Published January 31, 2017
A UB psychologist is part of a team of researchers and educators behind a new online test that quickly measures singing accuracy.
The Seattle Singing Accuracy Protocol (SSAP) began at a research symposium in fall 2013, with the seven-member research group committed to the goal of creating a measure with a minimum number of tasks necessary to assess pitch accuracy.
Today, the SSAP is a publicly accessible website where participants can spend about 15 minutes to assess how well they’re hitting the correct notes through a series of imitation and listening exercises, according to Peter Pfordresher, professor in UB’s Department of Psychology and an expert in auditory perception.
That 15-minute stretch might seem like a long time for those who have endured bad singing and believe they can identify a clunker much sooner than the time needed to finish the test, but the SSAP is an evolution in measuring pitch accuracy that moves beyond subjective ratings, biases and perception to provide data-driven, rather than opinion-driven results.
“There are a couple of good measures out there to determine singing accuracy, but they’re long, sometimes taking an hour to complete,” says Pfordresher, who developed the test with Steven Demorest, professor of music education at Northwestern University. “That’s not going to work if you’re thinking about a quick screening.”
Similarly, a trained ear may quickly identify an untrained voice, but that assessment doesn’t provide an experimental result that can compare participants to other groups.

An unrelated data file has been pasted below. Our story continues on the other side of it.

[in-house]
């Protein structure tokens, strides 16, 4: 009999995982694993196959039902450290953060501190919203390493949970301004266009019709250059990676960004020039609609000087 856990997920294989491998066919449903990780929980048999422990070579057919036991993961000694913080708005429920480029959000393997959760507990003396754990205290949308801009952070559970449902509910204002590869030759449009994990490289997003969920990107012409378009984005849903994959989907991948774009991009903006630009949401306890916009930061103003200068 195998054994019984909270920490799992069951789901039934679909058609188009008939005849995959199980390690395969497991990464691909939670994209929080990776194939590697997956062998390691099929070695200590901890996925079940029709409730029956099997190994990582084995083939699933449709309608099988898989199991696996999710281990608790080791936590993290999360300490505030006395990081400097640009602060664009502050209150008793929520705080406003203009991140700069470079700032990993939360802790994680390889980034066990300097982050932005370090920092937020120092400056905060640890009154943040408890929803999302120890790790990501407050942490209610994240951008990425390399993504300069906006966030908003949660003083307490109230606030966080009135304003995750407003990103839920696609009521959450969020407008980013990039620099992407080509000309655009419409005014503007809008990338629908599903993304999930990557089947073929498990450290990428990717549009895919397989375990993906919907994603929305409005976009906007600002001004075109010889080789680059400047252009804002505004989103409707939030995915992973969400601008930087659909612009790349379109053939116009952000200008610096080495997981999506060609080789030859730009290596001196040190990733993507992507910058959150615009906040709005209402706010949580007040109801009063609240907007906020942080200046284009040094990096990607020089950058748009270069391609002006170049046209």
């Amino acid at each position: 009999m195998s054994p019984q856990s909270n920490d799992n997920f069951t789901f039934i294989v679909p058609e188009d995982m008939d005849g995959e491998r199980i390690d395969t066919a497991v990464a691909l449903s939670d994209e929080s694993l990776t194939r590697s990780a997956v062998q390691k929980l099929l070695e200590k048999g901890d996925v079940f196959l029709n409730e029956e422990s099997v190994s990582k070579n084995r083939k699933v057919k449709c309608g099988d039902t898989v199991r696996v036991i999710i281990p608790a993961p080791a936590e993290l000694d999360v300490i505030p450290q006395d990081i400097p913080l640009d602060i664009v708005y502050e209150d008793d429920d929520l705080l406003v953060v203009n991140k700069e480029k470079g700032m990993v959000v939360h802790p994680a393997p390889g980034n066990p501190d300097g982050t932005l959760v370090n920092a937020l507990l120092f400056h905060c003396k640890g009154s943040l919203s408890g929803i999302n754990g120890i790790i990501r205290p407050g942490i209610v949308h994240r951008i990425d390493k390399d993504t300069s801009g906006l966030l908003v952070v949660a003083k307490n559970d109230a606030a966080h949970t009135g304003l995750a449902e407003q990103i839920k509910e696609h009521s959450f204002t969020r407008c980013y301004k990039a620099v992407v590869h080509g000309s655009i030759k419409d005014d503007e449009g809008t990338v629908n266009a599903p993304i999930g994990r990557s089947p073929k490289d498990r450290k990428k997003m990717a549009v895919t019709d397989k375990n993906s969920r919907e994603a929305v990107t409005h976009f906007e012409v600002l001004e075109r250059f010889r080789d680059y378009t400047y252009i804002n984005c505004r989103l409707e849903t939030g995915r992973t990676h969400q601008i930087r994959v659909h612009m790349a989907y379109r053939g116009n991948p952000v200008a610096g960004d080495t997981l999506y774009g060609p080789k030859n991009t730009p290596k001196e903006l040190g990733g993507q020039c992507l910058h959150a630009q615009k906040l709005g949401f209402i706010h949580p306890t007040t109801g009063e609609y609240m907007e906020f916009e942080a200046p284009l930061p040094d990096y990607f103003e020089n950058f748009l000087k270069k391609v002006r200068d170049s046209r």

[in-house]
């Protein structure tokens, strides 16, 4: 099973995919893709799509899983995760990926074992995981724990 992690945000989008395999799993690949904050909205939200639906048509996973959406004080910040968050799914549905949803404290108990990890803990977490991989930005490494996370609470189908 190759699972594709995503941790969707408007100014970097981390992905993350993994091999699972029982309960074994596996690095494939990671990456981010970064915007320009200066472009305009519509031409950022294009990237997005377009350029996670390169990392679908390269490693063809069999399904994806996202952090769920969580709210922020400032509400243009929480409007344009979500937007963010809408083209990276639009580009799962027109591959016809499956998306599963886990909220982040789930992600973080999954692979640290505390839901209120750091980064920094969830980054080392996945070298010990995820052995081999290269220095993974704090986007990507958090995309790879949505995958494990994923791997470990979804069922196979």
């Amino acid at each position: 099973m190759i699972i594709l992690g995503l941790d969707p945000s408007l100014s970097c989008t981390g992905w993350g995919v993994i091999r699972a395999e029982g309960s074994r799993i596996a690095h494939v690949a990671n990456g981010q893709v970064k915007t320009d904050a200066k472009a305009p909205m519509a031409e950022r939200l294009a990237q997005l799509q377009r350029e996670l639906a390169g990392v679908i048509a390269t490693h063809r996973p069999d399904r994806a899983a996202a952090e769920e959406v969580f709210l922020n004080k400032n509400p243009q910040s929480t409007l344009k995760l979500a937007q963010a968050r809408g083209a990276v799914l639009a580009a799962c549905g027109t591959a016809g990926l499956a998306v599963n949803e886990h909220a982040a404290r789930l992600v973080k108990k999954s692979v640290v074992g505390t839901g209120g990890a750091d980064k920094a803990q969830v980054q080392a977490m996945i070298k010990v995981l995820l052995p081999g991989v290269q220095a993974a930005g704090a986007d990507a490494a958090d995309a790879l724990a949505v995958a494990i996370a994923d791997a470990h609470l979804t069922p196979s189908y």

“The test is for all sorts of people with different musical backgrounds, as well as for those doing research projects,” he says.
Pfordresher, an amateur singer, is interested in music education and helping people make better music, but as a psychologist, he’s also interested in singing as a process of imagining sounds and transforming that conception into action.
Music is like language. It’s a form of cultural communication. And both are accomplished using complicated processes within the brain, he explains.
For psychologists, focusing on music can bring insights to areas that go beyond musical practice.
“Within my own lab, I’m using music as a way of understanding the relationship between perceiving and doing — what I call sensorimotor relationships,” he says. “When we’re going around in the world we have to constantly update our action plans through our perceptions. Crossing the street means taking a higher step when we encounter a curb.”
When singing starts to go off in a wayward direction, the action plan has to be adjusted in any number of ways, some more successful than others, Pfordresher points out.
“I’m interested in pitch from a research standpoint because I think the sensory motor translation — changing perception to action — is particularly tricky for pitch,” he says. “We can’t visualize very easily what’s going on and it’s hard to know how to control that.”
Singing instructors can deal with other elements, like timbre, but it’s much harder to address a pitch problem. In fact, pitch might be the most problematic aspect of singing, Pfordresher says.
Yet good singing is not just about pitch.
“The case I use to make that example is that of William Hung from ‘American Idol,’” he says. “He was laughed off the stage, but his pitch accuracy was actually good.”
Unlike the sometimes harsh judgments of an ‘American Idol’ audition, Pfordresher doesn’t want people to see their SSAP results as a blanket conclusion about the kind of singer they’re always going to be. He says singing is a learned behavior and there is a growing amount of data suggesting that.
The SSAP is one indication — a snapshot — of someone’s pitch accuracy at the time they take the test.
“A person might use a poor score as a motivation to keep trying to improve their voice,” he says. “If you score perfectly, you can take some pride in that achievement, but it doesn’t mean a recording contract is around the corner.”